Volltext-Downloads (blau) und Frontdoor-Views (grau)

Food habits and environmental impact : an assessment of the natural resource demand in three agri-food systems

  • The ongoing increase of the world population entails huge challenges for all countries' agro-food systems. Agriculture has to satisfy growing food requirements both in quantitative and qualitative terms, but the on hand natural resource stock is quickly depleting. Moreover, food production and energy production from biomass are competing for land. The thesis aims at measuring the environmental impact of nutrition in three agri-food systems. The study considers the amount of natural resources used in the production and consumption of food along its life-cycle. It is featured in two parts. In the first one the analysis is restricted to the supply chain of food, and provides a sustainability rating of thirty-seven products, grown throughThe ongoing increase of the world population entails huge challenges for all countries' agro-food systems. Agriculture has to satisfy growing food requirements both in quantitative and qualitative terms, but the on hand natural resource stock is quickly depleting. Moreover, food production and energy production from biomass are competing for land. The thesis aims at measuring the environmental impact of nutrition in three agri-food systems. The study considers the amount of natural resources used in the production and consumption of food along its life-cycle. It is featured in two parts. In the first one the analysis is restricted to the supply chain of food, and provides a sustainability rating of thirty-seven products, grown through different agricultural practices. The second analysis takes into consideration all the value chain according to three paradigms of agri-food systems. They refers to different models of food production and consumption, observed in Italy. The first one is the dominant paradigm, including conventional and intensive farming practices, long and globalized food chains, retailing in supermarkets. The other models refer to Alternative Food Networks (AFN). The first is the GAS (Gruppi di Acquisto Solidali) initiative, i.e. solidarity purchasing groups, that manage collectively the purchasing of organic food and natural manufactured products mainly from local enterprises and farmers. They aim at accessing high quality and naturally grown food, avoiding the retailing passage and ensuring a fair price to the farmers. The third model refers to UPM (Un Punto Macrobiotico), an international association established in the Marche region in 1980. It manages and controls an entire food chain, since the agricultural production, based on the post-organic technique "Ma-Pi polyculture", till the food purchasing and catering, in sixty-three restaurants spread in the Italian territory. UPM is a very consumer-oriented food chain, in which a very exigent demand (in terms of food naturality and healthiness) drives the agricultural production towards the minimization of the external inputs employment. A further model concerns the reduction of the "Food Miles", i.e. the kilometres covered by food, since the dominant paradigm. Thus, in this model the distances are reduced by an average 90%, while the production practices do not change. The methodology used for assessing the sustainability of food is the Material Input Per Service unit (MIPS) indicator. It estimates the overall environmental pressure caused by products or services by indicating the life-cycle-wide consumption of natural resources in relation to the benefit provided. It includes five resource categories: abiotic and biotic materials (renewable resources), water, air and soil. Results of the first analysis provide a dataset of the material intensity of Italian agricultural products and foodstuffs, which can expedite future research on the topic of nutrition’s sustainability. The second analysis evaluates the natural resource demand for feeding one person during a week, in the paradigms under investigation. With respect to the dominant, the GAS model allows a 58% reduction in the abiotic resource demand, 53% in water and 71% in air. The UPM system, instead, permits a tenfold reduction in abiotic, biotic and water, and 82% decrease in the air category. The insight on the socio-economic features of the systems, together with the environmental sustainability measurement, allowed making some general conclusions and policy recommendations on the sustainability of the different food systems. The role of a low external input technology in agriculture is emphasized as a possible strategy for driving food system towards more sustainable patterns and empowering the small-scale farming.show moreshow less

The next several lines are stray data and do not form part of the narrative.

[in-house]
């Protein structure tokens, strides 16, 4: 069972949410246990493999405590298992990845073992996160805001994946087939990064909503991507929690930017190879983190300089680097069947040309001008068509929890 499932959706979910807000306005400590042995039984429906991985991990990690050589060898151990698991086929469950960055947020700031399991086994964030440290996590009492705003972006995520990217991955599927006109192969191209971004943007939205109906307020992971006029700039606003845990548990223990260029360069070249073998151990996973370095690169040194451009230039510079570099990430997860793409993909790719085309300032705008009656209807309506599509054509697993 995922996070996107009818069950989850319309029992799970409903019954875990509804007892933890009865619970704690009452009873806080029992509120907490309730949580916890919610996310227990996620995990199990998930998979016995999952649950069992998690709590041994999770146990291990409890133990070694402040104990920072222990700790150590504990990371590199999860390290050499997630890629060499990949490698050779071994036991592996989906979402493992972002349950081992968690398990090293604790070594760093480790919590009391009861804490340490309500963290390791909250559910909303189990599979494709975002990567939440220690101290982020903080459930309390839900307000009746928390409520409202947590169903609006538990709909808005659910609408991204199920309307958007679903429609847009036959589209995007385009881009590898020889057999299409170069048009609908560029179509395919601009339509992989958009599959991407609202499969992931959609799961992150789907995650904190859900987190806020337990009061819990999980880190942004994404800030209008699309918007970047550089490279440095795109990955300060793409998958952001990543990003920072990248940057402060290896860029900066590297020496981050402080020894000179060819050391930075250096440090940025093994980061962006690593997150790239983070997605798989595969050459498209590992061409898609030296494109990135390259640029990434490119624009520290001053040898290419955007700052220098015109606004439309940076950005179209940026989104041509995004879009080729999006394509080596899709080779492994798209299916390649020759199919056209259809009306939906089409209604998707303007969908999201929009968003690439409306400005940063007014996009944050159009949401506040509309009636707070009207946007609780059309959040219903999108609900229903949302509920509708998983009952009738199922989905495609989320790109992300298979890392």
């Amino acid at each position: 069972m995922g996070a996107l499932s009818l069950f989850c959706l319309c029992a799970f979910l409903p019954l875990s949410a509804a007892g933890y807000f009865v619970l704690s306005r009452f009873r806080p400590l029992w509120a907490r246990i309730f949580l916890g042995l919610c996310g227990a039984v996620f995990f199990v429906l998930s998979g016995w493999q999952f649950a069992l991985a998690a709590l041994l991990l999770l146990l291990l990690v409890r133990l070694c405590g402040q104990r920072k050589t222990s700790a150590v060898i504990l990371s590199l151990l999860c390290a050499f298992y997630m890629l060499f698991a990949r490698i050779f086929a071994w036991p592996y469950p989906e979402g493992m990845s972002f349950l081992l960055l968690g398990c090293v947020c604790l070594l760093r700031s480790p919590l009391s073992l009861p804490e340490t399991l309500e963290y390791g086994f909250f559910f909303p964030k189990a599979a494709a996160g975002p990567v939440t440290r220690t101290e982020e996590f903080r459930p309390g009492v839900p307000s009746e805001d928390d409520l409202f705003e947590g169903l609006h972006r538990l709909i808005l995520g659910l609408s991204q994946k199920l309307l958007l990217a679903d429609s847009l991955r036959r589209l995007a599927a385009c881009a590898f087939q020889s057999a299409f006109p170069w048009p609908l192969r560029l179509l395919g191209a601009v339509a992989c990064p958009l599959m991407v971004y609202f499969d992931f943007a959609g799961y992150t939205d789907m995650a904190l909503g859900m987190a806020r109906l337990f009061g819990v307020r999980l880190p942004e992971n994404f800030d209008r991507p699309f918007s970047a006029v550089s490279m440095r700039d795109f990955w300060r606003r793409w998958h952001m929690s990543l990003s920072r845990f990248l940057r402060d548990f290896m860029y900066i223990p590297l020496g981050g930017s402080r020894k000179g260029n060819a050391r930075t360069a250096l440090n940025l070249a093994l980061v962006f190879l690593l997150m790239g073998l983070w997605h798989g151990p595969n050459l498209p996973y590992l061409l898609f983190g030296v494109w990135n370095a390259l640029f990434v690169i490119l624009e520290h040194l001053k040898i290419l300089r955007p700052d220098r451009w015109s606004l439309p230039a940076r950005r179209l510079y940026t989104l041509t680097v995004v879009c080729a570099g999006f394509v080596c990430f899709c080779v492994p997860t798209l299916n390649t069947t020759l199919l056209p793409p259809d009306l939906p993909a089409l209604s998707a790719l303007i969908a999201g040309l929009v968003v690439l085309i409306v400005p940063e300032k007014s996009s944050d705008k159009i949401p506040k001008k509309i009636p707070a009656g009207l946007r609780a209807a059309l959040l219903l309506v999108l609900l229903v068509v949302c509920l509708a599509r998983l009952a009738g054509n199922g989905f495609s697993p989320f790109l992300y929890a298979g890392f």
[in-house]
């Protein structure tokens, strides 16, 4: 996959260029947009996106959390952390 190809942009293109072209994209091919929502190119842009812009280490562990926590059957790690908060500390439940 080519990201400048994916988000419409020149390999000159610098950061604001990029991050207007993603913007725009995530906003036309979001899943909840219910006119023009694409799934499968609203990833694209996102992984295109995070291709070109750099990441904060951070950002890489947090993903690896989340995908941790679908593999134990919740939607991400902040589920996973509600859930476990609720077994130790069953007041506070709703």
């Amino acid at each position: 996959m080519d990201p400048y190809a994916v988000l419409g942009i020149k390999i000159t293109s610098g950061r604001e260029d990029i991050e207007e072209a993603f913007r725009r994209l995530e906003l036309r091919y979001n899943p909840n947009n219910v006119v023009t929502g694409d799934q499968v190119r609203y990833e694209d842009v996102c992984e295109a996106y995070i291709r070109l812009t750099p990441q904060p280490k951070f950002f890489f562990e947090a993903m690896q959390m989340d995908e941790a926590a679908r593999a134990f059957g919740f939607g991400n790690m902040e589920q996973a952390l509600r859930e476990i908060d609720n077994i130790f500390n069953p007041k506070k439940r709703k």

Export metadata

Additional Services

Share in Twitter    Search Google Scholar    frontdoor_oas
Metadaten
Document Type:Doctoral Thesis
Author:Lucia Mancini
University:Universität
Place of University:Ancona
Year of Publication:2010
Pagenumber:175
Language:English
Dewey Decimal Classification:600 Technik, Medizin, angewandte Wissenschaften